A new report has been released calling for better regulations on religious representation within the media industry to reduce negative press which it says leads to hate crime incidents.
The study, by the Faith & Belief Forum and the Department of Psychosocial Studies at Birkbeck calls on media organisations to provide more opportunities for religious groups to represent themselves and more accurate representation by members of the press.
Media, Faith and Belonging found that inaccurate, sensationalised and simplistic media coverage reinforces negative stereotypes of religious groups and increases the potential for suspicion, fear and communal violence, with spikes in hate crime often accompanying negative media stories about religious groups.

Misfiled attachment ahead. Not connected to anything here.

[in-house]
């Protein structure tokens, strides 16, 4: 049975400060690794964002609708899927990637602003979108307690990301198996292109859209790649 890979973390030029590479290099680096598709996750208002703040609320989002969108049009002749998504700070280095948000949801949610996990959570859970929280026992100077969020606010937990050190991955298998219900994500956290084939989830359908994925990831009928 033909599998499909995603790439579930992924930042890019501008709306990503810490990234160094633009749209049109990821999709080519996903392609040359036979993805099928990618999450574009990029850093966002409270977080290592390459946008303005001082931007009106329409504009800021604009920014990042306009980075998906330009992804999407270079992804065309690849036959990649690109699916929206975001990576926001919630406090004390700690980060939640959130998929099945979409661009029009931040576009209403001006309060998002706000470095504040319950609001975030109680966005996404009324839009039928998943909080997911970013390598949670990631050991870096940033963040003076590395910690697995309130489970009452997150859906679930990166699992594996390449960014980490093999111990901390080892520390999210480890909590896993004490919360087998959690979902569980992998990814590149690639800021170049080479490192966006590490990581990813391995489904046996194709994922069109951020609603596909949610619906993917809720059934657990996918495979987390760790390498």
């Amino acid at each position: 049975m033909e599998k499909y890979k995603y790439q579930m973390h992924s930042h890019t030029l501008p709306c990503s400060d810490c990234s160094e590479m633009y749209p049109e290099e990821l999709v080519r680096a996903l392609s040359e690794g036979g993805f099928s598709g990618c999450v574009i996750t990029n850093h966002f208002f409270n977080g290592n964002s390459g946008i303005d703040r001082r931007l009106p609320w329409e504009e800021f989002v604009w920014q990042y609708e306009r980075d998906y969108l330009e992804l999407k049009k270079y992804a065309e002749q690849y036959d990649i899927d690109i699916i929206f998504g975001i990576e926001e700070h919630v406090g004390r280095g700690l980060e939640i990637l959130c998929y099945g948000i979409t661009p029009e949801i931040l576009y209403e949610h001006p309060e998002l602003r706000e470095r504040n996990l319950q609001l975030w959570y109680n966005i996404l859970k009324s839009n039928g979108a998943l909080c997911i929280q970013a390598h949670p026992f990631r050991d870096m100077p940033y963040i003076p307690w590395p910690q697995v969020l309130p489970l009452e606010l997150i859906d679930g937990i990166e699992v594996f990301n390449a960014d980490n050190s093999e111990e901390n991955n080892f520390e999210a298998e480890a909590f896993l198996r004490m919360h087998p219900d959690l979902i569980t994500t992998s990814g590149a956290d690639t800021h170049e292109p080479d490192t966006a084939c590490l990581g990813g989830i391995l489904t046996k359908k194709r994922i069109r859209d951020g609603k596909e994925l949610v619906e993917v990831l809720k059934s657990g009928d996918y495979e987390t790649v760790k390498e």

It stresses the need to challenge and prevent inaccurate stories through government regulations and better cohesion between journalists and those from different faith backgrounds.
The report suggests a number of recommendations to address the issue including training to educate journalists on spiritual terminology and practices and a more religiously diverse hiring system within newsrooms to ensure better representation of faith groups.
It also calls for those from different belief backgrounds to be given more opportunities to share their own stories.
The report authors said: "When the media reinforces a message that certain people do not belong, this stokes suspicion and encourages division between people of different faiths and beliefs.
"Working together, we can ensure that our media more accurately reflects the reality of the everyday lives of religious people, challenges negative and inaccurate stereotypes, promotes curiosity and builds empathy and connection."
Media, Faith and Belonging is the third and final in a series of reviews exploring different aspects of belief and belonging.